The purpose of this study was to identify the relationship between coach-athlete relation with regards to self-efficacy towards individual athletes. This chapter discussed in details the research design and methodology utilized in this study. In order to gain a deeper understanding of the methodology of this study, the topic will be discussed in 5 section: (1) research design; (2) samplings; (3) instrumentation; (4) data collection procedures; and (5) data analysis technique. Additionally, the rationale of selecting the statistical procedure will be explained.
3.2 Research Design
The design of this study was using descriptive research which provides survey through questionnaire. The questionnaire may be administered to a group by the researcher for them to complete the questionnaire and give back to the researcher. Besides that, correlational design are to determine relationship between variables. The selected samples are from university category and open category silat athlete both male and female. The independent variable in this study is relationship between coach-athlete whether the dependent variable are the self-efficacy silat athlete. Purposive sampling method is use in this study because the subject need to full fill certain criteria of possess certain characteristics to be selected. The aim was to identify the relationship between coach-athlete relation with regards to self-efficacy towards individual athletes.
The sample size for this study is 180 total samples which are from the population from ‘Kejohanan Pencak Silat UPSI & Jemputan Antarabangsa ke -8, 2017’ (Piala Menteri Besar Perak). The purposive sampling is use in this study because the participant are need to fulfill certain criteria or have certain criteria characteristics to be selected. In this study, the selected samples are from university category and open category of silat athlete both male and female.
Participant for investigation purposes, the participant selection include a total of team in silat tournament that divide into two categories which is open category and university category. They were randomly assigned in a university and open silat athlete. Each of the participants will read and sign informed consent which include the introduction as well as purpose of the study. It was assumed that all participant are athlete age between 18-25 years old both male and female. To avoid any differences changes of the result, the participant that participated should foll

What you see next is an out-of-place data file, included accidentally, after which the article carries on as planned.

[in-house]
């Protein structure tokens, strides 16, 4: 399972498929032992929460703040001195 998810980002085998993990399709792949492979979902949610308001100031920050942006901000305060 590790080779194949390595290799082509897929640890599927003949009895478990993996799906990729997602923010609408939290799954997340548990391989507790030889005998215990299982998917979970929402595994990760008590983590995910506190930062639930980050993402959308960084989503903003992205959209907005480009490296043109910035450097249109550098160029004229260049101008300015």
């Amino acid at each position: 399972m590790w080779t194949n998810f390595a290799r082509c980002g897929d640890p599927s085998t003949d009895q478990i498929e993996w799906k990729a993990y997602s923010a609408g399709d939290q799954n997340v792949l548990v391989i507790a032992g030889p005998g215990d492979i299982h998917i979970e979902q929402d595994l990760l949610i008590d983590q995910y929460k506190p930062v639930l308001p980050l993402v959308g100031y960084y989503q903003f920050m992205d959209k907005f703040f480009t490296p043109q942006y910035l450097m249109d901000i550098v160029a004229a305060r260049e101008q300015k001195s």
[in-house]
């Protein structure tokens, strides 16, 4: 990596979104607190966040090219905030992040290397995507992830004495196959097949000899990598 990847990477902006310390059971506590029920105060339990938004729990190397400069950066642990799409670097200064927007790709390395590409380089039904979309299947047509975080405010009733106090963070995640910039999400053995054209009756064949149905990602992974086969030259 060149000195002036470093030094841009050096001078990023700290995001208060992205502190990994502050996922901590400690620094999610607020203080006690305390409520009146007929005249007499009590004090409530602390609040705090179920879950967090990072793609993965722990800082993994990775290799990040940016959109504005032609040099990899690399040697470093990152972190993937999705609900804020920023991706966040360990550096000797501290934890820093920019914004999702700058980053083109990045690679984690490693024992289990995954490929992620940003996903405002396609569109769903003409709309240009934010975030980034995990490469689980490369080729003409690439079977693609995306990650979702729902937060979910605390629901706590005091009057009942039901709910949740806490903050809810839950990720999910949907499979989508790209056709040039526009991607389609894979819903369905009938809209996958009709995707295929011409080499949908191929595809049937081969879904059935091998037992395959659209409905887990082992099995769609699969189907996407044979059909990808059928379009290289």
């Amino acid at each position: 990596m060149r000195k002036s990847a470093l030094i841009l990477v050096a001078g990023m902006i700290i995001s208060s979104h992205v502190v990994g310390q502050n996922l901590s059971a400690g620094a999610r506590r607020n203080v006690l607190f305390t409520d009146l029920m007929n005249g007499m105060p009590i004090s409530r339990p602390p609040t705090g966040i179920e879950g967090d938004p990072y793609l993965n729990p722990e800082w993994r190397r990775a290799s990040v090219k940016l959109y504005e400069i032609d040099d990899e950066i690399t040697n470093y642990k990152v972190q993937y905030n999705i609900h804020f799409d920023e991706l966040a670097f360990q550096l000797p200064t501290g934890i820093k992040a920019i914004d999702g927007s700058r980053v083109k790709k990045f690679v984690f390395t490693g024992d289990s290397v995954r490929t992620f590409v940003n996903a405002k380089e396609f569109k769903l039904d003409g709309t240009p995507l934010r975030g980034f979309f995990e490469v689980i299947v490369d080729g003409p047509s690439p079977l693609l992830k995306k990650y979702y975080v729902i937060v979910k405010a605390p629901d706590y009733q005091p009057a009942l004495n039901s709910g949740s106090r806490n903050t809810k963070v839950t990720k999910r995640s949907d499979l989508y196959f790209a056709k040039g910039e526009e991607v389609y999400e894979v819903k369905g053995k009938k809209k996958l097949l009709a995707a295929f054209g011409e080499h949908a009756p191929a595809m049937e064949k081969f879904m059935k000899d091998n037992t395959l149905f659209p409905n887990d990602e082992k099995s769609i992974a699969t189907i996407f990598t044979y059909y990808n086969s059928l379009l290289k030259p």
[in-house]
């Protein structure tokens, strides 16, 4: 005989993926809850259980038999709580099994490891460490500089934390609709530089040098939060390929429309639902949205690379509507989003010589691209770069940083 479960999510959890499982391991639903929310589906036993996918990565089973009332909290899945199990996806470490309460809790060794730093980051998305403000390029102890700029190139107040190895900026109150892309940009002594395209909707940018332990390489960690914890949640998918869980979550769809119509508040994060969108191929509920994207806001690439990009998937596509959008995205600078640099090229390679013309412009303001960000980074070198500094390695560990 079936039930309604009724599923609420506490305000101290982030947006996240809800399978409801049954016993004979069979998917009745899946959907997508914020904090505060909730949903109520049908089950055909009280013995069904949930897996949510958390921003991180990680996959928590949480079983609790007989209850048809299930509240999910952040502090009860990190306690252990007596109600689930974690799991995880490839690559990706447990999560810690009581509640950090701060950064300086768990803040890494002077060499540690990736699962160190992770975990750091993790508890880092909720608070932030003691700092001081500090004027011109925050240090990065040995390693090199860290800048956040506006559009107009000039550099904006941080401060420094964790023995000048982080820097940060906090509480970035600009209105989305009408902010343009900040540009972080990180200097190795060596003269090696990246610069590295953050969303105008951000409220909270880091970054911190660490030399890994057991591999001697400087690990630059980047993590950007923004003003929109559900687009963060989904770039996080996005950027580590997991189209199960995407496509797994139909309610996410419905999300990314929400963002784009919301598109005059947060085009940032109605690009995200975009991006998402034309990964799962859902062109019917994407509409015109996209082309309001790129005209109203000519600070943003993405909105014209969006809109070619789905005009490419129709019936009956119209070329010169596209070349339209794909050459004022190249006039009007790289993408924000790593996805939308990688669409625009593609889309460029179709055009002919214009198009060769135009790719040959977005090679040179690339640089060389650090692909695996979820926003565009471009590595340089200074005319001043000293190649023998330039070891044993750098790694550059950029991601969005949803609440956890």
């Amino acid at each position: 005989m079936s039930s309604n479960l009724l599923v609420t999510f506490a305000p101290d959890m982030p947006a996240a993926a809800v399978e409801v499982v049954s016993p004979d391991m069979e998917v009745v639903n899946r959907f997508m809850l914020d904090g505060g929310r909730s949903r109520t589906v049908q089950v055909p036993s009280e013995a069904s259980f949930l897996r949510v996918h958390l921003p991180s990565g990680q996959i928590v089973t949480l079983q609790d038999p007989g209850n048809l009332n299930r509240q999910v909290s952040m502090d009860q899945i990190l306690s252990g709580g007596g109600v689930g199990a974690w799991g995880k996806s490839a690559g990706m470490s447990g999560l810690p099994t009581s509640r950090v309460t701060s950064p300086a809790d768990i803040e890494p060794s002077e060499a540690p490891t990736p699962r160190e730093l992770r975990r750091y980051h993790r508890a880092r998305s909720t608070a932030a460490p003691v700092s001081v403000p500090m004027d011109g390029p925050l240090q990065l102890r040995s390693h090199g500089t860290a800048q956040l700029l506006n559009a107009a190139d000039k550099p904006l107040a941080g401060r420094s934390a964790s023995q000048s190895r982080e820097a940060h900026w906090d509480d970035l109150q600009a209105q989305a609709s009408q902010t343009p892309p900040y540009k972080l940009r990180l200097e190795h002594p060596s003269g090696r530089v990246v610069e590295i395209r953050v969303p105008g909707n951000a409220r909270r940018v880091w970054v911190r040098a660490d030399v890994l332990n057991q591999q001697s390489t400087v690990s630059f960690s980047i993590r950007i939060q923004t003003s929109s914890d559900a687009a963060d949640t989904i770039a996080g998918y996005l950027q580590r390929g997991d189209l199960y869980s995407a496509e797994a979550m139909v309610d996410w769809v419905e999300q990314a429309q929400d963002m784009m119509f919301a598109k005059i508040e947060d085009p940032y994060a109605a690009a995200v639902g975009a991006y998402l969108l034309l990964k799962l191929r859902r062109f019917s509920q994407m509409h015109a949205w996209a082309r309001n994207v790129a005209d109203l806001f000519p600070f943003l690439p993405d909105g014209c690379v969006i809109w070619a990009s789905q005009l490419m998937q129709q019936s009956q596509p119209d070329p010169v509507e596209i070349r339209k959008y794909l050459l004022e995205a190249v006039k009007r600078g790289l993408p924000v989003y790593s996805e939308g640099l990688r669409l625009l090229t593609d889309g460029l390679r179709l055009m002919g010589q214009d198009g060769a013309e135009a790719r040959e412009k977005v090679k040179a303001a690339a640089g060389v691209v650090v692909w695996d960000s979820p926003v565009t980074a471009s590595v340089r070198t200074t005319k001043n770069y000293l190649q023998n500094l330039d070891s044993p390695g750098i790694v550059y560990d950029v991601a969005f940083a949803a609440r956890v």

ow criteria of limitation as well as delimitation that have been state by the researcher in chapter 1.
126.96.36.199 the participants are university and open silat athlete
188.8.131.52 participants age between 18 – 25 years old
184.108.40.206 the participants not university and open silat athlete
220.127.116.11 participants age above or below than 18 – 25 years old
The questionnaire are use in order to collect data from the participants. In order to get effective result in the test, the specific questions are used to smooth the process.
3.5.1 Coach-Athlete Relationship Questionnaire (CART-Q; Jowett & Ntoumanis,2004)
The refined 11-item CART – Q was employed. Of the 11 items, 3 items measured the construct of Commitment, 4 items measured the construct of Closeness, and 4 items measured the construct of Complementarity. The 11 items were all formulated as statements (e.g., “I trust my coach”; “When I am coached by my coach, I am ready to do my best”). Two further items were added on the CART – Q in order to measure interpersonal satisfaction.
Interpersonal satisfaction was incorporated in the investigation in order to provide additional evidence of the predictive validity of the CART – Q. All items were measured on a 7-point scale ranging from 1 (Strongly Disagree) to 7 (Strongly Agree). The Cronbach’s alpha for the direct-perspective constructs with this sample ranged from 0.83 to 0.93 and the meta-perspective alpha values fell between 0.78 and 0.92.